Developers Sound Off on 'Always On' Game Requirements

June 28, 2012 -

In what can only be described as an awesome feature, Eurogamer polls developers on games that require a constant connection in order to play. The article, "Error 37: The future of always-online," offers the opinions from several developers on the issue including Chris Delay, founder of Introversion; Jeremiah Slaczka, CEO of 5th Cell; Christofer Sundberg, boss of Avalanche Studios; Alex Hutchinson, creative director of Assassin's Creed 3 at Ubisoft; Chris Lewis, Microsoft's European Xbox chief; Bethesda marketing chief Pete Hines; Ivan Buchta, creative director, Bohemia Interactive; and D Projekt Red marketing chief Michal Platkow-Gilewski.

The general consensus is that games should only require a constant connection if there is a purpose to that connection:

Chris Delay, founder of Darwinia studio Introversion, does not like the idea and thinks Blizzard's Battle.net requirement is all about DRM. 5th Cell CEO Jeremiah Slaczka sees this requirement as a way to put game storage online and as a way to mitigate piracy and cheating. Christofer Sundberg of Avalanche Studios sees the benefits of using this method for offering worlds that continue playing and growing even when you are no longer playing it. Think SimCity. On the other hand he also sees it as an excuse to limit second-hand sales or prevent piracy.

Alex Hutchinson, creative director on Assassin's Creed 3 at Ubisoft thinks the technology is fine if it isn't forced into a product and has some important use related to the game it is being implemented in. Chris Lewis, Microsoft's European Xbox chief believes that there must always be a choice for players to play offline or online. Pete Hines, marketing chief at Bethesda thinks that, unless your game is an MMO, forcing players to be online is a bad idea.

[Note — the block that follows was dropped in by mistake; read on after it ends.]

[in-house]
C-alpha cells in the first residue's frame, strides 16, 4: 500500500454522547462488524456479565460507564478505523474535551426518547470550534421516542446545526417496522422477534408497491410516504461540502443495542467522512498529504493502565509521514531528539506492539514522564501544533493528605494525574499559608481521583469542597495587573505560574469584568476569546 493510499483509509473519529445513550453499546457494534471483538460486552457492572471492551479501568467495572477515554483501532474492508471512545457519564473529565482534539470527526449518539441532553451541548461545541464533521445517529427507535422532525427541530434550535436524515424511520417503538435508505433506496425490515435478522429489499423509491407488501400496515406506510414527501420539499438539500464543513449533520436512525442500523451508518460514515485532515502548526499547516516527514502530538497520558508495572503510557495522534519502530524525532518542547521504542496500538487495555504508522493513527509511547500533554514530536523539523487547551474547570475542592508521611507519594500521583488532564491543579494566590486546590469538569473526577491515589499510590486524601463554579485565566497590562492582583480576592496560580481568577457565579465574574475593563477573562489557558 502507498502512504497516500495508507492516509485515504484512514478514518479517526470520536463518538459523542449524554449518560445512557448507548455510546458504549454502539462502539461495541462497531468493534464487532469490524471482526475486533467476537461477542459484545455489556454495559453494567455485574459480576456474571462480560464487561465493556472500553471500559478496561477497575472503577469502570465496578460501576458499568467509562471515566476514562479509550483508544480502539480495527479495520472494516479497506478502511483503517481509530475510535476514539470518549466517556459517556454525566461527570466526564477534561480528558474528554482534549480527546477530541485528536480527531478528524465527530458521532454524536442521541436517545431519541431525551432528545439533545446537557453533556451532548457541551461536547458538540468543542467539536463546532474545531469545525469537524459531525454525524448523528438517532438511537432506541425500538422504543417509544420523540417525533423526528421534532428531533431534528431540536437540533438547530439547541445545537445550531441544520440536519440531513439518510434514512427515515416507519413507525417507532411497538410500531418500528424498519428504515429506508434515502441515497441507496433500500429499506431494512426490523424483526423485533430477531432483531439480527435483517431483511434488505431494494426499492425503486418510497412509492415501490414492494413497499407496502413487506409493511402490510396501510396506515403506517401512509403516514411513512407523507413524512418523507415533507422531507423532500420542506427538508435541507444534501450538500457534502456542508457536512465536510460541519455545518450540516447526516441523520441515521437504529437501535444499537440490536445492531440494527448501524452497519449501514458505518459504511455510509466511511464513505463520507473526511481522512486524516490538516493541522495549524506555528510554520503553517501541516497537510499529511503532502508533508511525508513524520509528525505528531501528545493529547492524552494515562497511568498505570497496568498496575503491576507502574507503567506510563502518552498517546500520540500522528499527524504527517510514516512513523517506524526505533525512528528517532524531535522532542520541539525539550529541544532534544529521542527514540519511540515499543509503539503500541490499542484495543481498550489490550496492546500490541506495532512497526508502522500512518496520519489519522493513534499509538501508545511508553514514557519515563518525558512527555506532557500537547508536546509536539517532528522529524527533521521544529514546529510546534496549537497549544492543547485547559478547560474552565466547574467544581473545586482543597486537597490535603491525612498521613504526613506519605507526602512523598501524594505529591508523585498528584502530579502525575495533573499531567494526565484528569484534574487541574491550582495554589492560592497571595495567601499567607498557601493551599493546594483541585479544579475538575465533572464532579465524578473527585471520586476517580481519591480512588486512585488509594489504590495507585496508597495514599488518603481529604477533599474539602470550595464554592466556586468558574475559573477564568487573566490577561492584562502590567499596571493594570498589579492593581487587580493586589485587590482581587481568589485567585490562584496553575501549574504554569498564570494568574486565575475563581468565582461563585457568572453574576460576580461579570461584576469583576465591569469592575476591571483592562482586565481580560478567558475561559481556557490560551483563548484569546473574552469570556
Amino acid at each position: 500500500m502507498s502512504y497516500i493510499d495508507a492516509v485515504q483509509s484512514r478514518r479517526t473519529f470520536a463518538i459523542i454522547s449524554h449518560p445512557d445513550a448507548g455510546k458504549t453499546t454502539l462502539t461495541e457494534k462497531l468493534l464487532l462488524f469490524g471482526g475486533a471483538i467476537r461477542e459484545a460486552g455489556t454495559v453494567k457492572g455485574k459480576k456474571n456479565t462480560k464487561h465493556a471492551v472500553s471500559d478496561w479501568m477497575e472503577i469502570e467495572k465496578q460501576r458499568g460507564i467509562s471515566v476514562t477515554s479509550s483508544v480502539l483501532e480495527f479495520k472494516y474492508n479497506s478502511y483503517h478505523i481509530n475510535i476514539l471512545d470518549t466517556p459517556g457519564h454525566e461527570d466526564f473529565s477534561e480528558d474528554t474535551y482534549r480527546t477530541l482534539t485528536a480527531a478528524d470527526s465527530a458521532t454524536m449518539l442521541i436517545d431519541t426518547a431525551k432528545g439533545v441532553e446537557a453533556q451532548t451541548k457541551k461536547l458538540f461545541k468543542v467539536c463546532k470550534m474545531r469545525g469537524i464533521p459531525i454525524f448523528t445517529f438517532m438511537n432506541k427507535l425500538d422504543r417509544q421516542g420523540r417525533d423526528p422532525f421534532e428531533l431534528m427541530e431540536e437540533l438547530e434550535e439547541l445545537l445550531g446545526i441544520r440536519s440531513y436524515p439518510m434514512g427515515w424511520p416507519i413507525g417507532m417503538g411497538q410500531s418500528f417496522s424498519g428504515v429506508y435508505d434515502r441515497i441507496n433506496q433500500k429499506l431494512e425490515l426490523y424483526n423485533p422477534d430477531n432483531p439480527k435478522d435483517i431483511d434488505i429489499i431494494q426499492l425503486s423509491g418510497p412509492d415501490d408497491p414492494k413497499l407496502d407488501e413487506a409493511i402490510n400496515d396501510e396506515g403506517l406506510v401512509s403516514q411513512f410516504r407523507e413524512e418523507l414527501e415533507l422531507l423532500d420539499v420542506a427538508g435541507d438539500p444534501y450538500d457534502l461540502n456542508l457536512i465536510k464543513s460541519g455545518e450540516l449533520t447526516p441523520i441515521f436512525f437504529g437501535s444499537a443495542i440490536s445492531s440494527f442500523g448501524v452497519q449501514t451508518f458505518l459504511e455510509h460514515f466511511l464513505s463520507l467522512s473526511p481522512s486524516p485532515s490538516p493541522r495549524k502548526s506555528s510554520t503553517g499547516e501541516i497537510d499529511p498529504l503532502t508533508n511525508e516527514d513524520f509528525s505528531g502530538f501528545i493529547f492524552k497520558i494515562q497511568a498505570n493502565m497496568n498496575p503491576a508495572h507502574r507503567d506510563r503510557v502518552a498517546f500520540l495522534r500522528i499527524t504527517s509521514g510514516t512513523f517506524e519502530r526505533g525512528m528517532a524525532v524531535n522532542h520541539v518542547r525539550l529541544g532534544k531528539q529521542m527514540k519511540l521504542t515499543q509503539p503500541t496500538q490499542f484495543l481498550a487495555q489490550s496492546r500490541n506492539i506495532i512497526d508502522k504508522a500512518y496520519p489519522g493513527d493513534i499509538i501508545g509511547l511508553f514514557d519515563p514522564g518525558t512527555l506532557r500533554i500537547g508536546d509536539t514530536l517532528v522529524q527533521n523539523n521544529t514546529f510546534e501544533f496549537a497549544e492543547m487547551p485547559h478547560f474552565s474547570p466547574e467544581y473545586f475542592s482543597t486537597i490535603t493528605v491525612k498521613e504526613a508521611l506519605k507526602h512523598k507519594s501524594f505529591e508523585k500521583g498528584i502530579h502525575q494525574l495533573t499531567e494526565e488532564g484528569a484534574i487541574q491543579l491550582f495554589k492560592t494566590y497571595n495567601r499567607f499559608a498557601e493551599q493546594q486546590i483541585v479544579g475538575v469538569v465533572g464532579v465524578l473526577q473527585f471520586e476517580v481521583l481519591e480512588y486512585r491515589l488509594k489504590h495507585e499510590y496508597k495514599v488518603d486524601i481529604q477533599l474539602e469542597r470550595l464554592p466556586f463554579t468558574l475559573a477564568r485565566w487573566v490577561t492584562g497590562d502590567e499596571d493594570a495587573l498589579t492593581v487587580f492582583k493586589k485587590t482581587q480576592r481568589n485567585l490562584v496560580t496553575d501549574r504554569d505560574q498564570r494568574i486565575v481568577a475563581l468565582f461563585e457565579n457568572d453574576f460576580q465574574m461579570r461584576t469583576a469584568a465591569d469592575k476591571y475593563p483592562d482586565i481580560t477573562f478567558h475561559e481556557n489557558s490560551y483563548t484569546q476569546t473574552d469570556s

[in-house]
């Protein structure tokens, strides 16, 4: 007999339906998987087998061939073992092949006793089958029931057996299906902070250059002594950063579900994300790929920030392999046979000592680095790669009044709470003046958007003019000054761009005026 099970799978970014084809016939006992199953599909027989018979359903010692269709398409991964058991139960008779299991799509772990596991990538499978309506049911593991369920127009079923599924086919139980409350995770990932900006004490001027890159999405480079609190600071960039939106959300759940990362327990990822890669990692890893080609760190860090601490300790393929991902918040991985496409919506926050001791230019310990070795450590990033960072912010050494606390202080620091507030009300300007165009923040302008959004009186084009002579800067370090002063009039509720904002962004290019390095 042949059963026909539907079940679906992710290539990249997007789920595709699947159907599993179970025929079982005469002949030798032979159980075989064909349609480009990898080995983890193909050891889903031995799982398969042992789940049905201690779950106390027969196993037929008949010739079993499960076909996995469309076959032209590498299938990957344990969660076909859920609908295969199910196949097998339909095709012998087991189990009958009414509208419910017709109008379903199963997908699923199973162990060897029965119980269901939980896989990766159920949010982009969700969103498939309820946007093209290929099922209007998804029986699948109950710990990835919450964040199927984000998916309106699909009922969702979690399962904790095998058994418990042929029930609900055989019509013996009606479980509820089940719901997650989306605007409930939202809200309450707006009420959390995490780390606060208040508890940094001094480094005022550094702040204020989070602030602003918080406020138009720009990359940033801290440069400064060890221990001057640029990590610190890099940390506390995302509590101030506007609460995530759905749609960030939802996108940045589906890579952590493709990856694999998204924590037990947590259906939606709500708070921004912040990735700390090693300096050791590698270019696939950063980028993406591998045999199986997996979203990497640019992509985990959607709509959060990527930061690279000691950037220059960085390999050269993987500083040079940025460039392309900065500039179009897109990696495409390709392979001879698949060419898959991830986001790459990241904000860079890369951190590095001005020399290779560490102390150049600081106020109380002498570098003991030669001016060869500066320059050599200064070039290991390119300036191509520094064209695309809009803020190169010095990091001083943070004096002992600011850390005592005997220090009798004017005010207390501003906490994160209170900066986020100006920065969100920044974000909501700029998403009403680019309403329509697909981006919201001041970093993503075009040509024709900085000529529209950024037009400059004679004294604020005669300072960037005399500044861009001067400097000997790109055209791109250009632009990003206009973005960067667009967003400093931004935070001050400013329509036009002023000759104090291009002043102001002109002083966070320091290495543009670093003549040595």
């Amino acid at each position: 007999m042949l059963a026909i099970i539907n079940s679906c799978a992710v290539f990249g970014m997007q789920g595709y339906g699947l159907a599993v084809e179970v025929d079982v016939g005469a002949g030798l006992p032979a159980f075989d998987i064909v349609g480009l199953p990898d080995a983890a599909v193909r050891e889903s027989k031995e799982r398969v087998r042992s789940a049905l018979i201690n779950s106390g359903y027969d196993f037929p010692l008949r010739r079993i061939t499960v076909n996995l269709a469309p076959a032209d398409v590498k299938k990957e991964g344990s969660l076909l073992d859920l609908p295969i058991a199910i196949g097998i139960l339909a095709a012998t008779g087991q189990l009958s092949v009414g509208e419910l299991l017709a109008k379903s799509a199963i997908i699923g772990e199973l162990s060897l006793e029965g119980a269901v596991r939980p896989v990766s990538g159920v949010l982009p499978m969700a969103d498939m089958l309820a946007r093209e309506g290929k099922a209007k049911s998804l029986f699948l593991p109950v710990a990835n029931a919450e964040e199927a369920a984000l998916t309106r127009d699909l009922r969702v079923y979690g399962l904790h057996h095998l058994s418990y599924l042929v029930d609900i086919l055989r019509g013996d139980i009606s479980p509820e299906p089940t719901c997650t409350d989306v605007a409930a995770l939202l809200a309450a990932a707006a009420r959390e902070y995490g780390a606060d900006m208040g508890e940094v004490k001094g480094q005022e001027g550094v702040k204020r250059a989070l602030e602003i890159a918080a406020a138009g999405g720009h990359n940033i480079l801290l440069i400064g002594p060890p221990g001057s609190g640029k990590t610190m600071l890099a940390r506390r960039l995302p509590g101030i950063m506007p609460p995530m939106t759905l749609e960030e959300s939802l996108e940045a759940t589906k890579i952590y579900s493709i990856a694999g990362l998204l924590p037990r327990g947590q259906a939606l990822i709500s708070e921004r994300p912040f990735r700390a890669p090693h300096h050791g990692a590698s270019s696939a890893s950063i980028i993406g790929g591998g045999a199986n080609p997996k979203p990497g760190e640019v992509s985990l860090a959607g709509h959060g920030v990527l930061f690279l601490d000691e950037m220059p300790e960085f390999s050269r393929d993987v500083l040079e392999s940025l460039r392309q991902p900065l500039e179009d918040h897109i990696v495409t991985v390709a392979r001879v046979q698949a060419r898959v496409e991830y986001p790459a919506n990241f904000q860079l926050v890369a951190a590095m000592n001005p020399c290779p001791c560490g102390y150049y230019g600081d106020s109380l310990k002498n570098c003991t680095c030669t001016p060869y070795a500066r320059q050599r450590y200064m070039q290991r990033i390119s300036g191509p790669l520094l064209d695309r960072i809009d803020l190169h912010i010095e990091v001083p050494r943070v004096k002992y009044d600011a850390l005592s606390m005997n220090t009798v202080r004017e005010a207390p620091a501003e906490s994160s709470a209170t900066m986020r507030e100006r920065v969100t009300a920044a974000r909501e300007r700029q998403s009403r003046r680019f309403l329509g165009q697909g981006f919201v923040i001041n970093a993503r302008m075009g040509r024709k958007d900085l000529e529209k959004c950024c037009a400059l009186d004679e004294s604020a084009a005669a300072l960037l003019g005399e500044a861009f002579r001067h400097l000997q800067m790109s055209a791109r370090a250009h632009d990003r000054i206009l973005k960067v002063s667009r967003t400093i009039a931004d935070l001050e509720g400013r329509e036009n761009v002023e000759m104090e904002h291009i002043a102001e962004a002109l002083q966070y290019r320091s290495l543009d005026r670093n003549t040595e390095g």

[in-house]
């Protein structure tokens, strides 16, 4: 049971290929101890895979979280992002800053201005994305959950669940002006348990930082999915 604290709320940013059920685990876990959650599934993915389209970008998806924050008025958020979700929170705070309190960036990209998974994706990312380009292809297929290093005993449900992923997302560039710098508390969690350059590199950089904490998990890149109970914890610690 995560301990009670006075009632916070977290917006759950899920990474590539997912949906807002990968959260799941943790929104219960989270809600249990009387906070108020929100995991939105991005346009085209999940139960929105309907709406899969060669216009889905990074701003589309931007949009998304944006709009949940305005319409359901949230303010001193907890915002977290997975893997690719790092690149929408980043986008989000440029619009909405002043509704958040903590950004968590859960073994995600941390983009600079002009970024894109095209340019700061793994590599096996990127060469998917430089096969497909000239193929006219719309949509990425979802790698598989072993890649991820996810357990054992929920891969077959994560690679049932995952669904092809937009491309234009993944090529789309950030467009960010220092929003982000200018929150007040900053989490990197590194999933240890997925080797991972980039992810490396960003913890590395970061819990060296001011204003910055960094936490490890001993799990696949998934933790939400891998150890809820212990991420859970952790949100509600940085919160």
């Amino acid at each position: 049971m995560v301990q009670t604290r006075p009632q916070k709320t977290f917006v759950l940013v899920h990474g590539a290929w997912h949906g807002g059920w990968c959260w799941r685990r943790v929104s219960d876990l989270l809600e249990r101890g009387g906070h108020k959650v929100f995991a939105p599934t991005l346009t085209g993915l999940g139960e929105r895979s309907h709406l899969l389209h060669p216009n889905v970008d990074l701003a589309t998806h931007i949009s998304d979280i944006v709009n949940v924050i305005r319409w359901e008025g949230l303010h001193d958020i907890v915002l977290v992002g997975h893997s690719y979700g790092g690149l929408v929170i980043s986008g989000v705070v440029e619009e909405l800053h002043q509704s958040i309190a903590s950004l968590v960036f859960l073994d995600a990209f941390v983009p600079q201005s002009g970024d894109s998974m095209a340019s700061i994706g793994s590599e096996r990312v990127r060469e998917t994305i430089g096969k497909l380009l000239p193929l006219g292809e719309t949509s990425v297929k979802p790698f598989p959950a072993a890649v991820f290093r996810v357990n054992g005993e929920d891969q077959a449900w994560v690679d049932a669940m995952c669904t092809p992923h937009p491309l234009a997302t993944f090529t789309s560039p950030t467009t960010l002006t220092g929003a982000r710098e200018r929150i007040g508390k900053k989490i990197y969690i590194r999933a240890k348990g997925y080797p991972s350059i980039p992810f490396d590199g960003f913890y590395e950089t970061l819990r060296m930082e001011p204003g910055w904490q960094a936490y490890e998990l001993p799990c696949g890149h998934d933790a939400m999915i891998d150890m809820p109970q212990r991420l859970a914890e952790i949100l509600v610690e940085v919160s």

Ivan Buchta, creative director at Bohemia Interactive sees "always on" as a bad idea because the developer in question will be expected to offer connected services that are pretty much flawless. Blizzard learned this lesson first-hand with the launch of Diablo III. Finally, CD Projekt RED marketing chief Michal Platkow-Gilewski repeated what the company has always said about always on and DRM schemes - they are bad for customers.

Ultimately everyone Eurogamer managed to talk to seemed to dislike the idea of always connected games. At the end of the day they all believe that players should always have a choice of playing online or offline and that such a requirement should be limited to games that are played exclusively online.

You can read all of these developer comments at Eurogamer.

Source: Eurogamer


Comments

Re: Developers Sound Off on 'Always On' Game Requirements

The big problem with the excuse of always online games being to mitigate cheating is that, as an honest player, that isn't my problem.  It's still Blizzard's responsibility to find out how to deal with cheating, and by doing this they've pushed the burden onto honest people.

Re: Developers Sound Off on 'Always On' Game Requirements

Don't forget that anyone who would prefer to play offline, if they could, actually represents someone who's definitely not going to participate in their cash auction house. The cash auction house is an online feature after all, so why would Blizzard want to let anyone opt out? The always online component is likely a ploy to make is easier for people to let their patience get the better of them and buy their way to items that they desperately need to keep up with the difficulty curve.

-Greevar

"Paste superficially profound, but utterly meaningless quotation here."

Re: Developers Sound Off on 'Always On' Game Requirements

Plus, how is cheating hurting anyone else if you're playing offline?

Re: Developers Sound Off on 'Always On' Game Requirements

So much this, and if there's one reason for why I hate all types of DRM, this is it.

Cheating, hacking and piracy is not my problem. It's Blizzard's problems. They are the ones who have the most problems with those activities so they should carry the weight of the burden, not legit players like you or I.

I did find it very amusing Ubisoft made a comment at all, considering their history with this very method but I've never really believed publishers/developers liked DRM and many just stick it in to appease ignorant shareholders.

Re: Developers Sound Off on 'Always On' Game Requirements

Ubisoft loves it desu.


Copyright infringement is nothing more than civil disobedience to a bad set of laws. Let's renegotiate them.

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